Located right off Main Street in a historic white brick two-story, this restaurant specializes in gourmet burritos and also serves bowls, tacos, nachos and salads. It’s one of those pick your meat and topping places for a customized flavor. The corn salsa looks tasty and oh-so-Iowa.

La Salud Restaurant and Grocery (17 N. First St.)
Painted on the side of this grocery and restaurant, a brightly colored mural filled with flowers and butterflies (painted by Des Moines artist Jenna Brownlee) is a must-shoot image for your social feed. Sample a $2 taco or sopes, a fried tortilla topped with meat and fresh fixings (vegetarian available). Enjoy a brew or fruit Orchata with your snack.

Zamora Fresh Market (4 E. Main St.)
While in town, grab ingredients for your own Cinco de Mayo party at this Main Street store. The grocery has a sit-down dining area serving a la carte items such as tamales, tacos and posole. We think the mangonada sounds amazing. It’s made of mango ice cream, Chamoy sauce and chili powder. There’s also homemade ice cream.
A still from "The Wizard of Oz," which will be shown as a part of FilmScene Iowa's outdoor film series this summer.


FilmScene Iowa has put together a lineup of movies through October to be viewed outside at Chauncey Swan Park in Iowa City. The showings are free and open to the public, starting at sunset every Saturday and some Wednesdays. Called "FilmScene in the Park," the series has a mix of family-friendly, international and classic films.

The next showing is next Wednesday at 8:01 p.m., with "Wolfwalkers," an animated film about a young hunter who befriends a girl from a tribe rumored to transform into wolves at night. Other films in the lineup include "The Wizard of Oz" (June 5), "Who Framed Roger Rabbit" (July 10) and "The Monuments Men" (Aug. 14).

Admission is first-come, first-served, and social distancing will be implemented with painted lines on the lawn. Get more details here.
Pella will celebrate the Dutch holiday Koningsdag, which is like Oktoberfest, but with a lot more orange, on May 1. Photo: Pella Historical Society and Museums.


Writer: Michael Morain
Iowa Department of Cultural Affairs

If you can imagine Germany’s Oktoberfest—but with more orange—you can picture Koningsdag in the Netherlands, where orange is the color of the Dutch royal family.

The annual celebration of the king’s birthday “is a huge blowout,” says Valerie Van Kooten, executive director of the Pella Historical Society and Museums. “The whole country turns orange. It’s a really big deal there.”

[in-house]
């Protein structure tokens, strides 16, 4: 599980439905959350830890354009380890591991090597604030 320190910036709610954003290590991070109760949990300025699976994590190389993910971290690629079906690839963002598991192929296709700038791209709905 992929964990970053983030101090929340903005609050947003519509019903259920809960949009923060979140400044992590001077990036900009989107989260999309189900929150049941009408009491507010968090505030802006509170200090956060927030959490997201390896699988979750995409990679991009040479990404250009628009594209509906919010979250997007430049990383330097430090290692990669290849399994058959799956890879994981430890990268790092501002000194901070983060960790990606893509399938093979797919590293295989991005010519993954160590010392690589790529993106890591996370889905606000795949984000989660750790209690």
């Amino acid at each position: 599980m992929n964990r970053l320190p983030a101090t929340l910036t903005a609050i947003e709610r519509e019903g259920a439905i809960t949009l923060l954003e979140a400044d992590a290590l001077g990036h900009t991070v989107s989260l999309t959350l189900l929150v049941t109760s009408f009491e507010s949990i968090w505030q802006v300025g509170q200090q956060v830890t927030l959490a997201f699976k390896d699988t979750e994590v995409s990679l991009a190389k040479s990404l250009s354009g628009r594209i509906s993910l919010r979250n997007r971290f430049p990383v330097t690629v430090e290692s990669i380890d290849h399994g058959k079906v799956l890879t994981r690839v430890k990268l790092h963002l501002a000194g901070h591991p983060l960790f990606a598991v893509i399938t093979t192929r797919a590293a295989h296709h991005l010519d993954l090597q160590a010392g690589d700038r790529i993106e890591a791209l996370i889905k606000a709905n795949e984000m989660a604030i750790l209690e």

Soon it could be a big deal here, too. Pella plans to host its first local Koningsdag with a smallish to-do at 10 a.m. on May 1, when this year’s Tulip Queen and her court will hand out goodie bags for kids outside the Vermeer Windmill.

It’s sort of a warm-up act for Tulip Time, May 6-8 (although the flowers are already blooming).

Plans are in the works to expand Koningsdag in the future, with a junior and senior king contest, a costumed dog parade, Orange Julius-style smoothies, and all kinds of orange foods—even “stuff made with Cheetos,” Van Kooten says.

Many Pella locals have traveled to the Netherlands for King’s Day—or Queen’s Day until 2013, when Queen Beatrix passed the crown to her son Willem-Alexander—and they see the potential for a homegrown version here in Iowa.

Van Kooten would like to visit the Dutch festival, too, but will have to wait. Her job keeps her close to home in April, when she and the tulips are prepping for the main event.
A new exhibition at the National Czech and Slovak Museum and Library in Cedar Rapids spotlights implicit bias. Photo: Science Museum of Minnesota


We all have implicit bias—unconscious stereotypes associated with groups of people—even if we don't recognize it. A new traveling exhibition at the National Czech and Slovak Museum and Library in Cedar Rapids aims to increase awareness about this idea.

Put together by the Smithsonian Institution Traveling Exhibition Service, the showcase explores the social science, psychology and consequences of implicit bias. Organizers say "being aware of our bias can help us recognize their influence and impact on our behaviors and worldview."

The exhibition is on display until May 16 in the museum's Smith Gallery, which is open from 9:30 a.m. to 4 p.m. Monday-Saturday and noon to 4 p.m. Sunday. Learn more here.